Tuesday, July 23, 2013

Here we go again

Arise, ye hypocrites.

Roids are back in the news, thanks to the Biogenesis scandal and the subsequent suspensions, and with them comes righteous indignation and faux outrage.

Ryan Braun is an asshole, not only because he cheated, but because he turned a guy’s life upside down with his lies, having the audacity to say he lived by honor, integrity, and dignity because he thought he got away with his transgression. Indeed, any athlete who uses PEDs is an asshole, plagued with the vileness of selfishness, greed, and an utter lack of integrity.

But what do you expect in our me, me, me society?

Steroids are not a baseball problem or a sports problem. Steroids are a symptom of a greater societal problem. We are taught early on in life that individual achievement is key - whether it is winning a race or scoring the highest on a paper. We have widespread inequality and a winner-take-all philosophy. Concepts like honor and integrity and community are unknown to far too many Americans; it’s all about getting what’s mine, regardless of who or what gets hurt in the process. Sports are but one industry where cheating occurs to get ahead, to be the best, and to get more money.

Take a look at Wall Street. Bankers brought the global economy to a halt by cheating.  One survey of 500 financial professionals found these sad results about the banking industry:

·         26 percent said they had observed or had firsthand knowledge of wrongdoing in the workplace.
·         39 percent believe that it’s likely that their competitors who have succeeded did so by bending or breaking the rules.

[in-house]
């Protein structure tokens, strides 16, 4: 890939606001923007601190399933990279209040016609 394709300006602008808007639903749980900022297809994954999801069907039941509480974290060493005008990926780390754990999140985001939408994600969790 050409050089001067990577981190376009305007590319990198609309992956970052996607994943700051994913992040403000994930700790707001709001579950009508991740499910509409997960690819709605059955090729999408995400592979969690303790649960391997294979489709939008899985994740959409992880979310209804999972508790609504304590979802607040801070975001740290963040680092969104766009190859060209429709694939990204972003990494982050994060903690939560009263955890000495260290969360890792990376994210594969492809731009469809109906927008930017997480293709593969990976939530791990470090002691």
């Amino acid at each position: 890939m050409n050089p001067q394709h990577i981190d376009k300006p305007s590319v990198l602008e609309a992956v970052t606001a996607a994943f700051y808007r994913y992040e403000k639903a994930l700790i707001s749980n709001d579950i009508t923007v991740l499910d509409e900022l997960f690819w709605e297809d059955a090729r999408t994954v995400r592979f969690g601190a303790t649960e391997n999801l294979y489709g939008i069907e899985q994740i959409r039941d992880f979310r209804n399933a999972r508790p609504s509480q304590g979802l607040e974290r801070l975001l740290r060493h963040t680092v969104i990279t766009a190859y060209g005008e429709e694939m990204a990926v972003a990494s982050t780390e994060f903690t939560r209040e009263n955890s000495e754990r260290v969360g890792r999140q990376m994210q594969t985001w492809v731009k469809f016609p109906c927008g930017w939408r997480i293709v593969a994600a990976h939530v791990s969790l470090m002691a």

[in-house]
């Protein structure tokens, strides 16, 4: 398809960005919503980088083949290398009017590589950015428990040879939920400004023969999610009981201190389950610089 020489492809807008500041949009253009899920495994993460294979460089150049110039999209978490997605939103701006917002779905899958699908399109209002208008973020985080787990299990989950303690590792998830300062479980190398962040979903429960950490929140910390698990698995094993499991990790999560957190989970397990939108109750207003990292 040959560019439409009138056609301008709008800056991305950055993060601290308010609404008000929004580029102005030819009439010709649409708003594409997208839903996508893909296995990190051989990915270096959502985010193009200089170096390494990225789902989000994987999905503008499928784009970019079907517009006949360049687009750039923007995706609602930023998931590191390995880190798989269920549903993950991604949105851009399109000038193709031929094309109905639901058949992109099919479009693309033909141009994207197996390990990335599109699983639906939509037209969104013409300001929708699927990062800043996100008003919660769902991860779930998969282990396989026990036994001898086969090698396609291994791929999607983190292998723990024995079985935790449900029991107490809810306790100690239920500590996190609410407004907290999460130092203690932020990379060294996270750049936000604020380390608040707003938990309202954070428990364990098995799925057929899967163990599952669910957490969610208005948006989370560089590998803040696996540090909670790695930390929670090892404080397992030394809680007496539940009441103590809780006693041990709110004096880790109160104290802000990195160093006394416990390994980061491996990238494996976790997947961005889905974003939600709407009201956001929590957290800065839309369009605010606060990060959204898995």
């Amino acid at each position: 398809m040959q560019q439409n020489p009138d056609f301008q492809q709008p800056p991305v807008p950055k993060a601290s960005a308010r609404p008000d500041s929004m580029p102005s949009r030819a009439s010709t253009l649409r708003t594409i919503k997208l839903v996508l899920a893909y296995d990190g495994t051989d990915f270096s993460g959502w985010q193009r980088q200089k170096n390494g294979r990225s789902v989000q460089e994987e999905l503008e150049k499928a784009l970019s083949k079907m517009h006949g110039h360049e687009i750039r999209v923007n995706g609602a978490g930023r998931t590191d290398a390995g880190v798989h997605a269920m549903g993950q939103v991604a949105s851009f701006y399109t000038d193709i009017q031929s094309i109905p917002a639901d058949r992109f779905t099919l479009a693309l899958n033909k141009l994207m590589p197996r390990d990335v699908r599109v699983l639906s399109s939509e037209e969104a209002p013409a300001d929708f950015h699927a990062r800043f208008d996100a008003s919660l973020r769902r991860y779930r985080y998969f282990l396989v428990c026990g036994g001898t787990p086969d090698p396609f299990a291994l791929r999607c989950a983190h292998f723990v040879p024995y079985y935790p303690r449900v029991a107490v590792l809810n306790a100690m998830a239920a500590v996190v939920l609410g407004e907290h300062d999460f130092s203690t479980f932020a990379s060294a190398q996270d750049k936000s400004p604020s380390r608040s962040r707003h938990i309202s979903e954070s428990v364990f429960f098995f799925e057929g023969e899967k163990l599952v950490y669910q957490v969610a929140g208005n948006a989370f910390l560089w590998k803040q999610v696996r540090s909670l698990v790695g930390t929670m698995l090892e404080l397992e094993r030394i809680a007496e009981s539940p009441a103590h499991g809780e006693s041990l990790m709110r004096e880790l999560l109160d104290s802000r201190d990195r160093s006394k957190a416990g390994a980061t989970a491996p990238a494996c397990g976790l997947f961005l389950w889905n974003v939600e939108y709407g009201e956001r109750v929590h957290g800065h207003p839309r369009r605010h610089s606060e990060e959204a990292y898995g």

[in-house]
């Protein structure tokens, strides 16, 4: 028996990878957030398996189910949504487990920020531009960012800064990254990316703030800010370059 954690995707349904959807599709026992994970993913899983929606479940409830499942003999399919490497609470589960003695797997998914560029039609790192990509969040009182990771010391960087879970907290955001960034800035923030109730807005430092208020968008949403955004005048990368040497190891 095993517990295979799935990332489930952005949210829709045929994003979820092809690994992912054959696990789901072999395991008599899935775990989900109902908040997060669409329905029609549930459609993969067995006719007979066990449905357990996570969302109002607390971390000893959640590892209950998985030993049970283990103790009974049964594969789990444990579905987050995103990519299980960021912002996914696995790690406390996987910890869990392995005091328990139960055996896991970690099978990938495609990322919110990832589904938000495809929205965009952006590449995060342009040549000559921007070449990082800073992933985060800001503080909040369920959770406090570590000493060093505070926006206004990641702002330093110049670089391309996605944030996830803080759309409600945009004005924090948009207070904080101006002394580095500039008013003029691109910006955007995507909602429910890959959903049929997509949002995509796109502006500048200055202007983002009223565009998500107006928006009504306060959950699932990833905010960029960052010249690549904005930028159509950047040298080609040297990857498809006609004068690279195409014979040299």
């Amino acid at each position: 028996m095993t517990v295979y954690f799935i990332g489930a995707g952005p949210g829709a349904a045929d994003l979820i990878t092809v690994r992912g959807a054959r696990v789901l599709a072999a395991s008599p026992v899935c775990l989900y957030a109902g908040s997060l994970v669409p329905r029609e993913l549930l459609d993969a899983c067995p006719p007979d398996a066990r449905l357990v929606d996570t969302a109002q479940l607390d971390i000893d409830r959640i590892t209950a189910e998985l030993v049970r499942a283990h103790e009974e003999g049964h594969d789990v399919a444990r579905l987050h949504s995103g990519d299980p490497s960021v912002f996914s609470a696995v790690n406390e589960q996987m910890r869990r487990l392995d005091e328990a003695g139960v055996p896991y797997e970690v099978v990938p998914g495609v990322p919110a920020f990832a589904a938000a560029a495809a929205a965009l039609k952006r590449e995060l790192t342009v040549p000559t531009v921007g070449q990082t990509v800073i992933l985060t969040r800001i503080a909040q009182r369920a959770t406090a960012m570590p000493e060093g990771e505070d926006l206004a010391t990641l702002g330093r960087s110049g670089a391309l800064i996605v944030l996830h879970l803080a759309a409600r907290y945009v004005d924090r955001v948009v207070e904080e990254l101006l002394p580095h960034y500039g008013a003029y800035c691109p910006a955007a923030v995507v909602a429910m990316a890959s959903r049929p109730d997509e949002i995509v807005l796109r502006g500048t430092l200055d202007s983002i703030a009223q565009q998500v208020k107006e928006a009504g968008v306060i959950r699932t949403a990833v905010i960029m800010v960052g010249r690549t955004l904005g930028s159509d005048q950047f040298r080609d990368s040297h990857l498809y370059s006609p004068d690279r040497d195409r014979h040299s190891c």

·         24 percent said they thought that the rules may need to be broken in order to be successful.
·         16 percent said they would commit insider trading in order to make $10 million if they could get away with it.

(Hell, bankers can’t even stay loyal to their spouses. This survey shows 72% of bankers commit adultery.)

Cheating is rampant in schools, both in high school and in college. It is an acceptable means of getting ahead to young people. According to many studies, 80 to 95 percent of high school students admitted to cheating at least once in a year. MBA students are the worst, with this study showing 56 percent of them have cheated, compared with 54 percent in engineering, 48 percent in education, and 45 percent in law school. Academics is a competitive realm; students have no problem using dishonest means to beat out their peers. Parents and teachers even encourage it. Along those lines, cheating is also prevalent among educators to improve their rankings and to meet standardized test expectations. It’s all about getting ahead.

This is not different than athletes cheating at sports. One study shows that cheating at sports starts at an early age, with parents encouraging their children to cheat. Yet we expect them to be saints when they become pros?

And Corporate America. Good lord. Enron. Worldcom. Halliburton. Need I say more?

Doctors take bounties to get patients into clinical trials. Journalists and writers plagiarize or publish fiction as truth. Overbilling is a standard practice in the legal profession.

So why the righteous indignation and faux outage at Braun and co? They’re typical Americans, cheating their way to getting ahead.

Still not convinced? Hey, David Callahan wrote a whole book about our cheating culture. And check out the website CheatingCulture.com.

We should use this opportunity as a society to take a look in the mirror. Chances are, you’re as guilty as Braun.

1 comment:

Pat said...

I say let the players take anything they want, as long as it doesn't infringe on my safety, I don't care.

Many of the players have a choice. Take PED's and get to the big leagues or don't and go back to unemployment on the island. I can't blame them a bit.